>>>> Good morning all!  Sorry to cause such a stir.  Upon reading your 
>>>> responses, I feel you've gotten the wrong idea, which is probably 
>>>> due to communication failure on my part.
>>>>
>>>> My idea of sequential ids is one 'special' document, for example 
>>>> /id.xml, which contains nothing but <id>42</id>, and an id() 
>>>> function which exclusive-locks the file, yanks 42 out, increments 
>>>> it, replaces the text node with 43, and unlocks the file.  My 
>>>> environment is read-heavy, write-light, so although write operations 
>>>> which require a unique id would touch this file, I don't think it 
>>>> would be an awful bottleneck.  This guaranteed unique ids without 
>>>> having to ever worry about collisions.
>>>>
>>>> Of course, the counter-argument is that since it's a write-light 
>>>> environment, the chances of using random() and lighting striking 
>>>> twice, as Michael put it, are infinitesimally small.  I don't truly 
>>>> have a problem with using random ids, I'm just saying it's worth 
>>>> noting that it is *impossible* for lighting to strike twice with 
>>>> sequential ids.
>>>>
>>>> Eric
>>>>
>>>> Wayne Feick wrote:
>>>>> Hi Eric,
>>>>> A disadvantage of sequential ids is that you can end up read 
>>>>> locking all of your documents in order to find the current max id. 
>>>>> You can address this partially by moving the next id into a 
>>>>> separate document, but that document can still become a bottleneck 
>>>>> if you have a high insertion rate. You could also address this by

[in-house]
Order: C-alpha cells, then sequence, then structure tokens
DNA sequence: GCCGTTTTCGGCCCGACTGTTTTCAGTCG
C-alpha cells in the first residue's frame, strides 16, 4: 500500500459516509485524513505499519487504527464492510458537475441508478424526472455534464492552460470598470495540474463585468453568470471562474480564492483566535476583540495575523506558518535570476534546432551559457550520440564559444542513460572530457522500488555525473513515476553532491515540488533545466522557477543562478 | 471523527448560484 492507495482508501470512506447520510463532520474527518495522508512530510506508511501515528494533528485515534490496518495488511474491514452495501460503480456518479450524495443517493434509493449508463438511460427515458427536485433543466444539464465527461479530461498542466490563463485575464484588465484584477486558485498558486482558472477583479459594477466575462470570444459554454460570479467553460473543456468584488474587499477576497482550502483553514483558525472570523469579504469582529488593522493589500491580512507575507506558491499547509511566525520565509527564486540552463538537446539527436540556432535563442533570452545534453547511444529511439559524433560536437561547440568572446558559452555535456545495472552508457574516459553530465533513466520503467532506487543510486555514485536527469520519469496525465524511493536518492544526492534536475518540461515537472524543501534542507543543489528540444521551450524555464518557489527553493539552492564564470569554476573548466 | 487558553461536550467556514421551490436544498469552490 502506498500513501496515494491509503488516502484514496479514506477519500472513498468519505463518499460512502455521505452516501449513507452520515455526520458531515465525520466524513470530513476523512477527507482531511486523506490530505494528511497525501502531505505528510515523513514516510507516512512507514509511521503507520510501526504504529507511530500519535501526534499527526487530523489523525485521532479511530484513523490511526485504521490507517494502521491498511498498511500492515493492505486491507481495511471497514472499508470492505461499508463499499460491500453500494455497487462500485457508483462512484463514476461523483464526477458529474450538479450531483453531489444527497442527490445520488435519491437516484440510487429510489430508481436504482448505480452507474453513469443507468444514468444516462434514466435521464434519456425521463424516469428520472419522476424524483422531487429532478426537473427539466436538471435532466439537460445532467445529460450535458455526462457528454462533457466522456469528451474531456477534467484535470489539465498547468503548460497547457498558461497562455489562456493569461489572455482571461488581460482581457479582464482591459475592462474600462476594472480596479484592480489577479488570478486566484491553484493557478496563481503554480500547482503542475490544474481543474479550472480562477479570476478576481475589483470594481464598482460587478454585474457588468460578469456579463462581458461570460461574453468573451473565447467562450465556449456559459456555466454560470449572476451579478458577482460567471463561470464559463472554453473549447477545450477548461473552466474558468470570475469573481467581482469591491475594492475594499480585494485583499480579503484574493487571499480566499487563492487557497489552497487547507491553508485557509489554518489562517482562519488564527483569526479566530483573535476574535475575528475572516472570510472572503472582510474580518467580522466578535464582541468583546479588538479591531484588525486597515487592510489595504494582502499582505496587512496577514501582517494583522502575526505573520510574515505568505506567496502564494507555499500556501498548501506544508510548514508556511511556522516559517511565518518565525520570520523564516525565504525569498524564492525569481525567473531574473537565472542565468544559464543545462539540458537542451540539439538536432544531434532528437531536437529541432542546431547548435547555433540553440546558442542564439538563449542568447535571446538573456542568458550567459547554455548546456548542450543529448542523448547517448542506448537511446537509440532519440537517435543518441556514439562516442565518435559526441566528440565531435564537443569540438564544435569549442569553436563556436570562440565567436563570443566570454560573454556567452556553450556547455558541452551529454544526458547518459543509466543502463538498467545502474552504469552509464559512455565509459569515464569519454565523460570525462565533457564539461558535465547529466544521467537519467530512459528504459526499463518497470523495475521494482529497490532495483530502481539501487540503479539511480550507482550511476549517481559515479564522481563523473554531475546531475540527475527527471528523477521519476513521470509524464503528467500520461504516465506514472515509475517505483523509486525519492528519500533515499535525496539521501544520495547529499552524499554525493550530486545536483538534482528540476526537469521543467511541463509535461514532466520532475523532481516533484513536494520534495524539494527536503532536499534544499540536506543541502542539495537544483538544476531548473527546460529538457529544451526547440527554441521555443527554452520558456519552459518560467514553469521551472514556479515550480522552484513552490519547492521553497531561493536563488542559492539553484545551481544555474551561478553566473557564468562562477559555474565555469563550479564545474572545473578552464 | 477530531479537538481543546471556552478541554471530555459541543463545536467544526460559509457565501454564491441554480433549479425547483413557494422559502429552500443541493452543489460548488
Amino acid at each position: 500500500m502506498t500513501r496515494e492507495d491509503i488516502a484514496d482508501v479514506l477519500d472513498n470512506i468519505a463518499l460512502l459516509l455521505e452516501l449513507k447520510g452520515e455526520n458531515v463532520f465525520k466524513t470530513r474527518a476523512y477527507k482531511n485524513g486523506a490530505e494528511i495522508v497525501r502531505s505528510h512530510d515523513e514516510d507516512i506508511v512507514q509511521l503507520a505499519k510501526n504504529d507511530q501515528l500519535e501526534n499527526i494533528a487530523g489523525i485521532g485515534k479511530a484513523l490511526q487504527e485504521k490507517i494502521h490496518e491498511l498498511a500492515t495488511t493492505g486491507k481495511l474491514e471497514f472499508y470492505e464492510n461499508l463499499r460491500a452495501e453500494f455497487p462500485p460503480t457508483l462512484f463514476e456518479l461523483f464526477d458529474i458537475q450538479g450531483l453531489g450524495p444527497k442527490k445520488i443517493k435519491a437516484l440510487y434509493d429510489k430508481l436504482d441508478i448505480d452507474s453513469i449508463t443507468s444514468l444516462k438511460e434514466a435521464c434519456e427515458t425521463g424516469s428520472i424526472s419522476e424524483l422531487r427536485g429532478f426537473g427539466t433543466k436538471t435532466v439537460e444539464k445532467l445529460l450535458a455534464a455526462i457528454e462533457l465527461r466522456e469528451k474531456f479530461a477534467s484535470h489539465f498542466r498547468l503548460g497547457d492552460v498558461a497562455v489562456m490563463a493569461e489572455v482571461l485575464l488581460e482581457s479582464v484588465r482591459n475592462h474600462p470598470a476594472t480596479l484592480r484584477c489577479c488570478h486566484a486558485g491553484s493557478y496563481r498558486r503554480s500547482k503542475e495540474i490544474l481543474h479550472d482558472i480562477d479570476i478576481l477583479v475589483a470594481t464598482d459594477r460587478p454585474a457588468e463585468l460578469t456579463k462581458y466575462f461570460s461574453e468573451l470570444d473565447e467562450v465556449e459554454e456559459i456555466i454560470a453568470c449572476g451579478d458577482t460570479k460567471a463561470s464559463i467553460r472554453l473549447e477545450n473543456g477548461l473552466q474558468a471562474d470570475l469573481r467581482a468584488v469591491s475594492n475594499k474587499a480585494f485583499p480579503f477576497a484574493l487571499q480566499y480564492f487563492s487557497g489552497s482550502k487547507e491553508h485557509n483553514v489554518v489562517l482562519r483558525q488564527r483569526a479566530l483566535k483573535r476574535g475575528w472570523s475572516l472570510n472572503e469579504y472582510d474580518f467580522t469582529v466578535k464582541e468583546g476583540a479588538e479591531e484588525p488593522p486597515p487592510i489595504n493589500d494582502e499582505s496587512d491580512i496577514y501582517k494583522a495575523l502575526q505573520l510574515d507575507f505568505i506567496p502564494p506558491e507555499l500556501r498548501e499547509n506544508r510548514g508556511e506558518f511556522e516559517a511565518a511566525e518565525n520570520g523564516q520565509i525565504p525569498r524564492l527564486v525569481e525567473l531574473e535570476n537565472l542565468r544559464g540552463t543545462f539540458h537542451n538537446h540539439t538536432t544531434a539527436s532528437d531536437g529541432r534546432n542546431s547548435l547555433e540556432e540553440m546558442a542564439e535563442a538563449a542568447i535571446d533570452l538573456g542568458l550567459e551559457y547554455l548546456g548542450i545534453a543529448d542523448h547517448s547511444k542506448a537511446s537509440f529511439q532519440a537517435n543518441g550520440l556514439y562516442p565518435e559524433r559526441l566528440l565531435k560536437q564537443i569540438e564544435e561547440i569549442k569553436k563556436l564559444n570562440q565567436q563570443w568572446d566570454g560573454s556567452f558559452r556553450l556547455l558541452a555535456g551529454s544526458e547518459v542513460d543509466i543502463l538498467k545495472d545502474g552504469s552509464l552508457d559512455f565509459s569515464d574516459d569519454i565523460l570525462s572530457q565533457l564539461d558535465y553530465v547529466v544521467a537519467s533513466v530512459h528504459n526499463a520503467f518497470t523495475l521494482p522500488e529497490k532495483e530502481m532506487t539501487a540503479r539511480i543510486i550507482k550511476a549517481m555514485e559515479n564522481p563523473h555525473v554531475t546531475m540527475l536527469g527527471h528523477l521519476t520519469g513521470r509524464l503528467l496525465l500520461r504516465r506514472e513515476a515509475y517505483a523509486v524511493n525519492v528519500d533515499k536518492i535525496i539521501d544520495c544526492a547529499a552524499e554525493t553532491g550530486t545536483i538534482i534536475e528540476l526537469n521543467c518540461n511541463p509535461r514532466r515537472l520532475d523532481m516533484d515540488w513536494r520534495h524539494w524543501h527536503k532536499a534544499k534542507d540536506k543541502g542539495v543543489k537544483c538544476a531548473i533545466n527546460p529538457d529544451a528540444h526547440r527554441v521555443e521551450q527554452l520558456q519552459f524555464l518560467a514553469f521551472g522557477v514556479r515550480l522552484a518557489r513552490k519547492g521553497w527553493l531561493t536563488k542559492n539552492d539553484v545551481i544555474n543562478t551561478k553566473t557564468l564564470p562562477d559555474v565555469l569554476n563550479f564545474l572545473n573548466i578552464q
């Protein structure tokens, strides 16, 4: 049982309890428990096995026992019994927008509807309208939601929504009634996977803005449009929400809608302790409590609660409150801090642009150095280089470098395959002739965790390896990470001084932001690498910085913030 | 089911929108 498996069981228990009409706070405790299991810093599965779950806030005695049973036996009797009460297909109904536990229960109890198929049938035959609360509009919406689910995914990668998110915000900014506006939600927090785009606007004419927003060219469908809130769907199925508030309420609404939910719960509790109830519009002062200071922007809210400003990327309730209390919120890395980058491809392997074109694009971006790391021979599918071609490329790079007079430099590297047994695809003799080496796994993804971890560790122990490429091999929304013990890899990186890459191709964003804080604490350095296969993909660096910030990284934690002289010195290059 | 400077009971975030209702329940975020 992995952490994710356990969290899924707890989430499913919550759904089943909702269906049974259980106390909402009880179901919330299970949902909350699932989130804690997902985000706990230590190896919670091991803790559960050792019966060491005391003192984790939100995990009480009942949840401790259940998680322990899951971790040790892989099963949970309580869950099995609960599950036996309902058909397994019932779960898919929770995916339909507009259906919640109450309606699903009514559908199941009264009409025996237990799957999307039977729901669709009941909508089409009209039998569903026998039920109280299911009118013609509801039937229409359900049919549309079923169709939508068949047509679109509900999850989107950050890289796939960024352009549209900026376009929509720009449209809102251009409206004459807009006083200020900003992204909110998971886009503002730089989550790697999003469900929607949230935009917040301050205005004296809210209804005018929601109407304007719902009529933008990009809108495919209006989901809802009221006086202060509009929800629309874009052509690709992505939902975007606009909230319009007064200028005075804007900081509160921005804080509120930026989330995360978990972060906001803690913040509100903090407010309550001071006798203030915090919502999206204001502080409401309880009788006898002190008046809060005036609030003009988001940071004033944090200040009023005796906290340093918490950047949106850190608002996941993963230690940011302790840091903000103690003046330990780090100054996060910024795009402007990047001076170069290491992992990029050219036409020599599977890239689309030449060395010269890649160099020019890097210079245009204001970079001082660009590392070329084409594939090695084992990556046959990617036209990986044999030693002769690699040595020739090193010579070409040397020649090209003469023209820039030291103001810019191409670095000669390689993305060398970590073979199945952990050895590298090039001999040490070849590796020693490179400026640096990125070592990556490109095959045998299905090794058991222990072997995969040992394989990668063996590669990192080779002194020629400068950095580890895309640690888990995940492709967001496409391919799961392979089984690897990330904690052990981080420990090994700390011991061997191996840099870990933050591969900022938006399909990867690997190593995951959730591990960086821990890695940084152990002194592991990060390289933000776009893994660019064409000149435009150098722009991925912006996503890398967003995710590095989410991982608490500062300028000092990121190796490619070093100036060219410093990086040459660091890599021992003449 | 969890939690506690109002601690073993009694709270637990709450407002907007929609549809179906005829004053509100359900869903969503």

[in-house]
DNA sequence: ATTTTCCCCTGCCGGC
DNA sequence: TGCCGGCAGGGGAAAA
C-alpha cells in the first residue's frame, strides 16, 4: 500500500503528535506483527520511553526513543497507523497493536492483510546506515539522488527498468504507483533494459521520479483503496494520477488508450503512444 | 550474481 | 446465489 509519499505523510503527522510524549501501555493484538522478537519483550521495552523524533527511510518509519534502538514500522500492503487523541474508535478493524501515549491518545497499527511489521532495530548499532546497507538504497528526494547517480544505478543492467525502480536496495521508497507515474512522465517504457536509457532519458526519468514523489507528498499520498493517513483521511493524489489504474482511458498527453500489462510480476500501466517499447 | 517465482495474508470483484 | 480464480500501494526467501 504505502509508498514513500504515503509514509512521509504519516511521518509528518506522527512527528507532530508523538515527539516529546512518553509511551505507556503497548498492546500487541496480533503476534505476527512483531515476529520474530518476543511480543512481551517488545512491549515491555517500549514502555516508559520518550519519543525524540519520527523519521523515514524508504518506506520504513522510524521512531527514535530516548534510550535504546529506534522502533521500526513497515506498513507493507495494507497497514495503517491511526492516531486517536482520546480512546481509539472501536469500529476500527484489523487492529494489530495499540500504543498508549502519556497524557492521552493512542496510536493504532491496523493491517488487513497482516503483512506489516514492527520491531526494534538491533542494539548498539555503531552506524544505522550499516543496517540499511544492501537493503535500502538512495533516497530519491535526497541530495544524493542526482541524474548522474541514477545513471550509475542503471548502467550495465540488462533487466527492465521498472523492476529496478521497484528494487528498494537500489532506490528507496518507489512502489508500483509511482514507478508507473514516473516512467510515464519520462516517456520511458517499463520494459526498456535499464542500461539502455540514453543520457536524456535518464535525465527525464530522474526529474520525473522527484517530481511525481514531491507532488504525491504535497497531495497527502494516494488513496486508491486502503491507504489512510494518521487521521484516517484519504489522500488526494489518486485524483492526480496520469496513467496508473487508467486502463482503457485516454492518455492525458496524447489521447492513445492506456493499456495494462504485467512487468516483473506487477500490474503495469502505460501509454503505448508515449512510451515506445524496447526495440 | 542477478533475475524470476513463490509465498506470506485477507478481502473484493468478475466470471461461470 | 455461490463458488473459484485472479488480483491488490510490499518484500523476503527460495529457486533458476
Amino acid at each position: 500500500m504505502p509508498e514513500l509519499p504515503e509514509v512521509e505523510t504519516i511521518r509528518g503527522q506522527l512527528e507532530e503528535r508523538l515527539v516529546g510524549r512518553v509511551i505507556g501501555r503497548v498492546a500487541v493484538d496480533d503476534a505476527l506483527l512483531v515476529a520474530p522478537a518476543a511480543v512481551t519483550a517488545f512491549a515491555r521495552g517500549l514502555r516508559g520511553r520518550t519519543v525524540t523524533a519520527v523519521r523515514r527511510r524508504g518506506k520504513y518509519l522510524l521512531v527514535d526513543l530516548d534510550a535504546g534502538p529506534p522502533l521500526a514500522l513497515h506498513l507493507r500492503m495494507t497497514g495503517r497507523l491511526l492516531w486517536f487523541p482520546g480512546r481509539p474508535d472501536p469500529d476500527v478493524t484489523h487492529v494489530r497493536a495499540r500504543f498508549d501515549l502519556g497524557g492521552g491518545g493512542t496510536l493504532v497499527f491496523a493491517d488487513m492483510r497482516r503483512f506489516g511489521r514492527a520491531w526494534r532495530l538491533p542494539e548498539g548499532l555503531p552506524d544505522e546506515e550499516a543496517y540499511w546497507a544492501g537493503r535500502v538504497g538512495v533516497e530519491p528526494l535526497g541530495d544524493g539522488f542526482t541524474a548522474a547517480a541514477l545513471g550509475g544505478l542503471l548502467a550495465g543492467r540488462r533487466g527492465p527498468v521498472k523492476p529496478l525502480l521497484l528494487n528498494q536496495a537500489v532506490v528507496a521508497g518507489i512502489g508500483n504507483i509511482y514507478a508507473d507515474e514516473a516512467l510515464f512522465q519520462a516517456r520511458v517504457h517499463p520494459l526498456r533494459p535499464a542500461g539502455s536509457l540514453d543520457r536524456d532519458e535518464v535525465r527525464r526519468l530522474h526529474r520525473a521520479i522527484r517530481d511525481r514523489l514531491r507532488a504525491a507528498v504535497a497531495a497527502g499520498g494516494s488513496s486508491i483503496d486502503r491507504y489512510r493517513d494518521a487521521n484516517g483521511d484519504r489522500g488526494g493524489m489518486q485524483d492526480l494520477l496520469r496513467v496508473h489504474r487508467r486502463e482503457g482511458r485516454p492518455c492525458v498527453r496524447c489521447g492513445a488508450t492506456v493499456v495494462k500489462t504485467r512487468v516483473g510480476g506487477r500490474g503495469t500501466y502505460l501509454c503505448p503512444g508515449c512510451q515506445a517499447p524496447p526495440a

>>>>> creating a range index on the id and using cts:element-values() or 
>>>>> cts:element-attribute-values() to find the max.
>>>>> By switching to random ids, you get better parallelism since our 
>>>>> indexes can quickly determine if the id is already in use and will 
>>>>> lock at most one document (or 0 if your existing id search is 
>>>>> unfiltered). There is still a vanishingly small probability that 
>>>>> two competing threads would allocate the same random id at the same 
>>>>> moment in time, but that is improbable enough to be ignored.
>>>>> Wayne.
>>>>> On Tue, 2008-10-14 at 13:07 -0400, Eric Palmitesta wrote:
>>>>>> Wow, thanks for the reply, Michael.  I'll probably be using some 
>>>>>> variation of one of your examples.
>>>>>>
>>>>>> Michael Blakeley wrote:
>>>>>> > Many people ask about sequential ids. It is possible to model an 
>>>>>> id > sequence as a database document. But as with RDBMS sequences, 
>>>>>> there are > serialization penalties. I don't see the advantage of 
>>>>>> sequential ids, so > I rarely, if ever, use this approach.
>>>>>>
>>>>>> Assuming the recursive check isn't feasible (it doesn't scale 
>>>>>> well), the advantage of sequential ids is being able to sleep at 
>>>>>> night knowing collisions are simply impossible, and are not 
>>>>>> reliant on a 'good-enough' random() function.  I'm nit-picking of 
>>>>>> course, I'm sure random() is fine.  :)
>>>>>>
>>>>>> Cheers,
>>>>>>
>>>>>> Eric